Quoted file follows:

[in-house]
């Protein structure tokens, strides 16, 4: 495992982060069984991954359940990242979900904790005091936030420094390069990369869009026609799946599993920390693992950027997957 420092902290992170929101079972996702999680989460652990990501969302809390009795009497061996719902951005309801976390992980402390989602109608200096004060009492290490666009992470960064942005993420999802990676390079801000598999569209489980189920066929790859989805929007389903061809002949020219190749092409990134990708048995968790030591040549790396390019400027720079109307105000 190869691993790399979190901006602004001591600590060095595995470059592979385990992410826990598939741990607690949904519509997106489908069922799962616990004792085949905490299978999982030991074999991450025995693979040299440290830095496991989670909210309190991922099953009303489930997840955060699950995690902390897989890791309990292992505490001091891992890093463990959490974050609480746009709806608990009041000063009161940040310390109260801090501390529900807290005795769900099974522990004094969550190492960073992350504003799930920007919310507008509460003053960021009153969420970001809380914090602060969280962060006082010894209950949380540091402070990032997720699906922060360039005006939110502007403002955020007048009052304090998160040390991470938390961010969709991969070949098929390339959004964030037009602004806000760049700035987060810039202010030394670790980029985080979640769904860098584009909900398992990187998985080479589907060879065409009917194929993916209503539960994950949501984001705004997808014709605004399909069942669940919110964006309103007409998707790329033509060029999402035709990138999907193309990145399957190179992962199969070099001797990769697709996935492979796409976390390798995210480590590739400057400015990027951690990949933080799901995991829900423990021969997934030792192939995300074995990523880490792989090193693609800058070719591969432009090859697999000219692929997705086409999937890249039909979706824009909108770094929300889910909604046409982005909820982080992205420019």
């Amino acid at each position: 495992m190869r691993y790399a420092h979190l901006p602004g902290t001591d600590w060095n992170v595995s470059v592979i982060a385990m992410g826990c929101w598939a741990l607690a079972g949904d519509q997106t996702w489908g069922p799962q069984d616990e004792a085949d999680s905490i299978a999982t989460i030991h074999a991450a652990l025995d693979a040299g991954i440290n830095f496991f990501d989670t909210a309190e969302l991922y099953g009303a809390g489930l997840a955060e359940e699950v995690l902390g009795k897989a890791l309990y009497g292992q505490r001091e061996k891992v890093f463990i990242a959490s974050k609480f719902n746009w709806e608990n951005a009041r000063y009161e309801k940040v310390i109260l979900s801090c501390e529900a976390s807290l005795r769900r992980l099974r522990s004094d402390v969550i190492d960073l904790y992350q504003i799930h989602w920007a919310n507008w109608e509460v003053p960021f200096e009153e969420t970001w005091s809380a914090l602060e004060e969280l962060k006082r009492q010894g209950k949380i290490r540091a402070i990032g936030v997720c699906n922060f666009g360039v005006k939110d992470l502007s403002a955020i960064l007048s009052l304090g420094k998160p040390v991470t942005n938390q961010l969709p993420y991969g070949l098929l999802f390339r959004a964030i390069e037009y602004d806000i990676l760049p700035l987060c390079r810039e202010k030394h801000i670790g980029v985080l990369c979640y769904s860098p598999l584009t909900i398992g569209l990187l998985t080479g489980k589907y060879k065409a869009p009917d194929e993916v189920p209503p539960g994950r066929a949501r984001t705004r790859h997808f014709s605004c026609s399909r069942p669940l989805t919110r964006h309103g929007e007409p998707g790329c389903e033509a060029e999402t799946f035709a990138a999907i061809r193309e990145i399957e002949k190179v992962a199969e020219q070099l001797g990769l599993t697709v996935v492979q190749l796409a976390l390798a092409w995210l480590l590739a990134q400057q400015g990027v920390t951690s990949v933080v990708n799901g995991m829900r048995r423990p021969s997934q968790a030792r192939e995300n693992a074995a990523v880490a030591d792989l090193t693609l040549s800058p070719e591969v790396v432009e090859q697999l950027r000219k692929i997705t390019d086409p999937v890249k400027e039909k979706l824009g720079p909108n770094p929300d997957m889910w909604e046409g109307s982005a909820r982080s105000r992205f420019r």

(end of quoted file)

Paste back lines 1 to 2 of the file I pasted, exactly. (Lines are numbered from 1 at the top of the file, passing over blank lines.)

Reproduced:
[in-house]
């Protein structure tokens, strides 16, 4: 495992982060069984991954359940990242979900904790005091936030420094390069990369869009026609799946599993920390693992950027997957 420092902290992170929101079972996702999680989460652990990501969302809390009795009497061996719902951005309801976390992980402390989602109608200096004060009492290490666009992470960064942005993420999802990676390079801000598999569209489980189920066929790859989805929007389903061809002949020219190749092409990134990708048995968790030591040549790396390019400027720079109307105000 190869691993790399979190901006602004001591600590060095595995470059592979385990992410826990598939741990607690949904519509997106489908069922799962616990004792085949905490299978999982030991074999991450025995693979040299440290830095496991989670909210309190991922099953009303489930997840955060699950995690902390897989890791309990292992505490001091891992890093463990959490974050609480746009709806608990009041000063009161940040310390109260801090501390529900807290005795769900099974522990004094969550190492960073992350504003799930920007919310507008509460003053960021009153969420970001809380914090602060969280962060006082010894209950949380540091402070990032997720699906922060360039005006939110502007403002955020007048009052304090998160040390991470938390961010969709991969070949098929390339959004964030037009602004806000760049700035987060810039202010030394670790980029985080979640769904860098584009909900398992990187998985080479589907060879065409009917194929993916209503539960994950949501984001705004997808014709605004399909069942669940919110964006309103007409998707790329033509060029999402035709990138999907193309990145399957190179992962199969070099001797990769697709996935492979796409976390390798995210480590590739400057400015990027951690990949933080799901995991829900423990021969997934030792192939995300074995990523880490792989090193693609800058070719591969432009090859697999000219692929997705086409999937890249039909979706824009909108770094929300889910909604046409982005909820982080992205420019």